A Woman Without a Country

I went to the American Consulate last Tuesday to give up my citizenship. I stood outside in the drizzle as only the Germans are allowed through security early to stand in line indoors, since there are soldiers guarding their line. Citizens get to go upstairs without a soldier, so they are only let in on the dot of 8.30. Fit my mood.

I had left my computer and PDA at home, but they didn't like my mobile phone, so I had to lock that into a little locker before going through the "security" area. Strangely enough, I had been observing the people working at the embassy go through the same thing without a bell or whistle sounding, and they don't have to take off their coats or empty their pockets. So maybe the whole thing is just a fake, and the bell sounds randomly. Everyone always has some sort of metal left on them - keys, belt buckle, necklace - so there is always something else to take off.

I got upstairs to the hushed atmosphere of the consulate, and there was a guy there before me. Hmm, how did he get in? I spoke with a consular officer - a German (!) who couldn't pronounce English properly - who spent 10 minutes rustling together papers. Then he quizzed me on whethere I was doing this for tax purposes. I said no, I want to be a German. He harangued me for about 15 minutes telling me how irrevokable this all is, gave me the papers (I will have to sign 5 times in the presence of witnesses) and then said that I couldn't do it today, as only a consul or vice consul can take the oath an they are on holiday.


Then he told me that I will have to surrender my passport immediately, but the paper confirming my revocation will take about 6 months. So I called the German office to ask if just the submission paper will be enough for me to get the German citizenship. No, it will not be. I have to have the revocation papers. *And* they will re-check if I am still an upstanding citizen, not on welfare, not in jail, still living in my apartment and getting paid every month. I mean, with Hartz IV, lots of people will not meet the criteria!

This means that I will be a woman without a country or a passport for about 6 months. What fun, our son went through this for 3 years until the adoption was final. You apply for a "Reisedocument" at the Friedrich-Krause-Ufer (takes all day). Then you have to apply for a visa for every country you want to visit. I currently plan on visiting Sweden, Italy and Austria during the next 6 months, there may be more to come. For each visa you spend a day at the consulate. Getting on planes is tough, becuase the border guards have only ever seen a document like this in their education and are so thrilled to finally see one that they take it into their little rooms to examine every page while the lines behind me get more impatient with every passing minute.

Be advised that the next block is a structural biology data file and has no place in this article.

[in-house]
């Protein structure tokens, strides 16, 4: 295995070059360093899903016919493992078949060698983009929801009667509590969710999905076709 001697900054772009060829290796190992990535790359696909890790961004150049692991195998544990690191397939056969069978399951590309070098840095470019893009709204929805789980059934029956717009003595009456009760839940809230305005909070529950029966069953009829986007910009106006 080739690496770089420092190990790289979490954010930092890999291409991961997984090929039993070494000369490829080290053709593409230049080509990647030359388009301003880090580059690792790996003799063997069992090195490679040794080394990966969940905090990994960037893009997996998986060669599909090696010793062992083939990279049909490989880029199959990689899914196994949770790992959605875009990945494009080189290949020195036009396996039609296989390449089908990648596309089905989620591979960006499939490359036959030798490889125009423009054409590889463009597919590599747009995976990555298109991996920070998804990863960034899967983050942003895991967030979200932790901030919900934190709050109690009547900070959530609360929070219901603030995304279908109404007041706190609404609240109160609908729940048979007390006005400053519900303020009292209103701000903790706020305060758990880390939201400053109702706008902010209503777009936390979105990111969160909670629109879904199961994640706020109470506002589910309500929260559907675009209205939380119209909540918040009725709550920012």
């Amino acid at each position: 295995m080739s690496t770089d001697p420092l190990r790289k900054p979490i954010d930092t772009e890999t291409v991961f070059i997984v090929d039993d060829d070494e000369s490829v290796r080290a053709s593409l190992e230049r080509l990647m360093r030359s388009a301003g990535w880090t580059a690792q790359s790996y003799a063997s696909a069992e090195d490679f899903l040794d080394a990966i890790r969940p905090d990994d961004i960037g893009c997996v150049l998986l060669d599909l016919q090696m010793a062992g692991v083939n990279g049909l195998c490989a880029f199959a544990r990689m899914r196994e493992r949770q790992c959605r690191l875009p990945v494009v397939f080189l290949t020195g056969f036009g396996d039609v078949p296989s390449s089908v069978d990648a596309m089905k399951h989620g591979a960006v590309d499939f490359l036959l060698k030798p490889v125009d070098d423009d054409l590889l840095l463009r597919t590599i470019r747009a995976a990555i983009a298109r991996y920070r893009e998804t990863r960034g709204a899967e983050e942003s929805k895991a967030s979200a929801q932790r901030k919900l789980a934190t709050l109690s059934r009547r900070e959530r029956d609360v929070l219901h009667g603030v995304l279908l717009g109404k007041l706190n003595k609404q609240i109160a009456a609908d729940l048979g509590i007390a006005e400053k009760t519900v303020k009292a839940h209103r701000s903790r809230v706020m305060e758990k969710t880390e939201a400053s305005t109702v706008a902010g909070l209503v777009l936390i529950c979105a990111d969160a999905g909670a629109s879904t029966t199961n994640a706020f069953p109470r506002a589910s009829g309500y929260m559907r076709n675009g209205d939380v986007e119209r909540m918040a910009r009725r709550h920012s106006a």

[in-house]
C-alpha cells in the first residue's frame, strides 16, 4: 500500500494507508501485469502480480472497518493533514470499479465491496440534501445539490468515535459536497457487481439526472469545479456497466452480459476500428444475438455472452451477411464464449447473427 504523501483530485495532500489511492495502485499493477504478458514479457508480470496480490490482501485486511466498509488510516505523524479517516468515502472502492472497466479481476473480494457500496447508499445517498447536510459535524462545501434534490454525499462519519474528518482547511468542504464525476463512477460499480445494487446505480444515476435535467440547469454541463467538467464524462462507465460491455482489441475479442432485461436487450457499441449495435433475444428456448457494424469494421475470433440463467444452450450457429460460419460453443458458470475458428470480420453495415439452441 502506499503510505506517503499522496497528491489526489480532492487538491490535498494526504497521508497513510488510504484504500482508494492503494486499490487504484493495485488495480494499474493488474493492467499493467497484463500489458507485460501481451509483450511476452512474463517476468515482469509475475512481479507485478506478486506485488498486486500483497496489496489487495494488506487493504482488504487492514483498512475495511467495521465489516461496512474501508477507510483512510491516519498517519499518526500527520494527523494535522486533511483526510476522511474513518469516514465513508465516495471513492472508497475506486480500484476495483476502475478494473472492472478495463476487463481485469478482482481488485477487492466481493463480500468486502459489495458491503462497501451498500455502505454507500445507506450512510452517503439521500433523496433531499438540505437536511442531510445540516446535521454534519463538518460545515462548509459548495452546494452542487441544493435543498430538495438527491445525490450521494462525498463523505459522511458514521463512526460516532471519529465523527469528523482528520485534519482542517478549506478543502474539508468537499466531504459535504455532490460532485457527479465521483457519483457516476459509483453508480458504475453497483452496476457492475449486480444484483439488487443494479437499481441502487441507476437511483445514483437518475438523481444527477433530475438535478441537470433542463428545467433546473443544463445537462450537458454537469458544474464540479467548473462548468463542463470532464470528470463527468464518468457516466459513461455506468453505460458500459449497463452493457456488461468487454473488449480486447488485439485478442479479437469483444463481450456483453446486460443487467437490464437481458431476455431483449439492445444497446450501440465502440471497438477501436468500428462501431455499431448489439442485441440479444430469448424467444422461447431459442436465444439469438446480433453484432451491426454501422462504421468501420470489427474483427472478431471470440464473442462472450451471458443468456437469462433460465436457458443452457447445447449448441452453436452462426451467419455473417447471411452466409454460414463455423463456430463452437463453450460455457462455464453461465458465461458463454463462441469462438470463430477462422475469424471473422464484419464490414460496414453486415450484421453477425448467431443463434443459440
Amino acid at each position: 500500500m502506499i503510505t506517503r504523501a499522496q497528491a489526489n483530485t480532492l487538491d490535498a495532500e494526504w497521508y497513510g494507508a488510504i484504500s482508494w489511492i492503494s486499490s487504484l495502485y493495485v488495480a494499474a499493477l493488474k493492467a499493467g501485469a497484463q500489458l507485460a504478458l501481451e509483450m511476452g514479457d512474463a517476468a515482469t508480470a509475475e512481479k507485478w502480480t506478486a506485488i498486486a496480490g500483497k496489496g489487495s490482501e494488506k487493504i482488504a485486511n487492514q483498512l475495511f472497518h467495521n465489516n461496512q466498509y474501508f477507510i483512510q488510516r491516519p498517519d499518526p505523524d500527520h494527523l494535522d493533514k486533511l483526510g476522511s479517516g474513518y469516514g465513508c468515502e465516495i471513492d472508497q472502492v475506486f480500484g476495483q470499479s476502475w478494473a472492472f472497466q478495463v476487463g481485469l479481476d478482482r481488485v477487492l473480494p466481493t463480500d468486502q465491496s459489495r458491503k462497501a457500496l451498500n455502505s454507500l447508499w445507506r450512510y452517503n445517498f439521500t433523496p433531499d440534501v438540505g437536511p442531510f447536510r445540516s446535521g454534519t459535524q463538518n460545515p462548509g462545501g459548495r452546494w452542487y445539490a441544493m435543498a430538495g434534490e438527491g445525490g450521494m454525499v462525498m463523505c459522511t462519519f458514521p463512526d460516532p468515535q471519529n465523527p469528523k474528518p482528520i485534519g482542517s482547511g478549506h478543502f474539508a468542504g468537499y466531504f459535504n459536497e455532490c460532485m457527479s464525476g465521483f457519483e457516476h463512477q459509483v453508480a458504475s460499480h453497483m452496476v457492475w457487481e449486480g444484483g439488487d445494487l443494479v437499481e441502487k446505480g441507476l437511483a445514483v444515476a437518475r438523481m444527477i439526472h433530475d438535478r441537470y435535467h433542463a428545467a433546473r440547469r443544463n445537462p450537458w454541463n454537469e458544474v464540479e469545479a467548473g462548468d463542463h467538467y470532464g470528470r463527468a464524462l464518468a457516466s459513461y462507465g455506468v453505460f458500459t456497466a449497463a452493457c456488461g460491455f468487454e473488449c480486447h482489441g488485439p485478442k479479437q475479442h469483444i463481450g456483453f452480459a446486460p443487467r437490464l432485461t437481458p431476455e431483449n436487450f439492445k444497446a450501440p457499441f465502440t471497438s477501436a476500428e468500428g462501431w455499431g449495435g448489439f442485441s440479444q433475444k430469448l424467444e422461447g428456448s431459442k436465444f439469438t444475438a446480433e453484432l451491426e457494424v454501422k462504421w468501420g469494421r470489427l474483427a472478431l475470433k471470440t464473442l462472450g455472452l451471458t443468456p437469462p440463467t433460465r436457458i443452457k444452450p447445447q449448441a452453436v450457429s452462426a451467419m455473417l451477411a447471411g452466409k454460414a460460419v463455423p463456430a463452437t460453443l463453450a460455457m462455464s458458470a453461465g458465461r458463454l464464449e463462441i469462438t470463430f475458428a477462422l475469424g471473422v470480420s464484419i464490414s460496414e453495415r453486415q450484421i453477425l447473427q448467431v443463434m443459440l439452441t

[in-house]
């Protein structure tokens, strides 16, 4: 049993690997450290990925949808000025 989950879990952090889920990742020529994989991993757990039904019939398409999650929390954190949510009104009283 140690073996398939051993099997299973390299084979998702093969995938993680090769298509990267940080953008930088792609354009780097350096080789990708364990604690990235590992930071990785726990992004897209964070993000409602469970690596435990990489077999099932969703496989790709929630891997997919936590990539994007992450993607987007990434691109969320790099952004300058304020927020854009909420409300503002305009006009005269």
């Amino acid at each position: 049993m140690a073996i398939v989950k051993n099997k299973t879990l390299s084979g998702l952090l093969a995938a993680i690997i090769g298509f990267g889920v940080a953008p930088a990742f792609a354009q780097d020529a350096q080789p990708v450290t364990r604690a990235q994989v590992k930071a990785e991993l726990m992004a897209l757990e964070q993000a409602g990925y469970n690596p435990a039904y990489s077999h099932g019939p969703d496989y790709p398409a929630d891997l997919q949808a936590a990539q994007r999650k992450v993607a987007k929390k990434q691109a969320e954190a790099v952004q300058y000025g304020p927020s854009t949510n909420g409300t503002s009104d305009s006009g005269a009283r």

Why does it have to be so difficult? Why can't people be memebers of two countries - there are many people with two passports out there, what's the problem? And why, in the name of avoiding double citizenship, do these two countries force me to be the member of no country for so long a period?

Stay tuned for further installments.....


What hit us?

Spent election night in Berlin at the "Tränenpalast", the palace of tears. The name of the place seemed fitting. I tried to get into the American party at the CineStar (I had actually tried to register voters with the AVA group that was celebrating inside) but the goons at the door didn't speak either English nor German and would not let anyone in. I waited half an hour and then decided to go to the Tränenpalast.

Had to wait there, too, but at least for every 10 or so that came out, they let 3 in. Sort of like the exchange rate of former Eastern German marks to Western German marks..... see, the Tränenpalast was the border between West and East Berlin, way back when.

When the boring MC asked if there were any Americans in the crowd, there were maybe 5-6 people. Since I am giving up my American citizenship now, I guess I landed in the right place, I'm a German now.

The "show" was stupefyingly boring (a wonderful review to be found in the Berliner Zeitung: Chicken Wings und Gähnen) and the educational comments both on the TV shows and from commentators were so wrong at times that I got agitated. Eva Quistorp thought the Amish in Pennsylvania were part of the Pilgrims. No, dear, that was a few years earlier. The Amish are also not the same as the Quakers (who did found PA), even though both are pacifist in nature. On screen Michael Friedmann (didn't he get the boot somehow for being a bad boy?) was droning on with more wrong things which I have now forgotten.

The real information I wanted to have - how is the Electoral College going as compared with a) previous years and b) the polls was not broadcast on German TV. Instead we were treated to boring interviews with boring people. At least there were some nice people sitting next to me, I rather enjoyed speaking with them. One young American and I spoke briefly about past presidents. She remarked: I'm not interested in presidents that were around before I was born. She starts with Jimmy Carter. I feel old. I got married the year he became president.

Shortly before 5 am I couldn't take it any longer and went home to sleep. Spent the afternoon (dressed in mourning) in a faculty meeting. When I heard on the way to pick up my son that Kerry had conceeded, the tears just came. Damn. What went wrong?

A friend sent me a link to Arianna's Blog : Anatomy of a Crushing Political Defeat. Thanks, Arianna, I feel better now!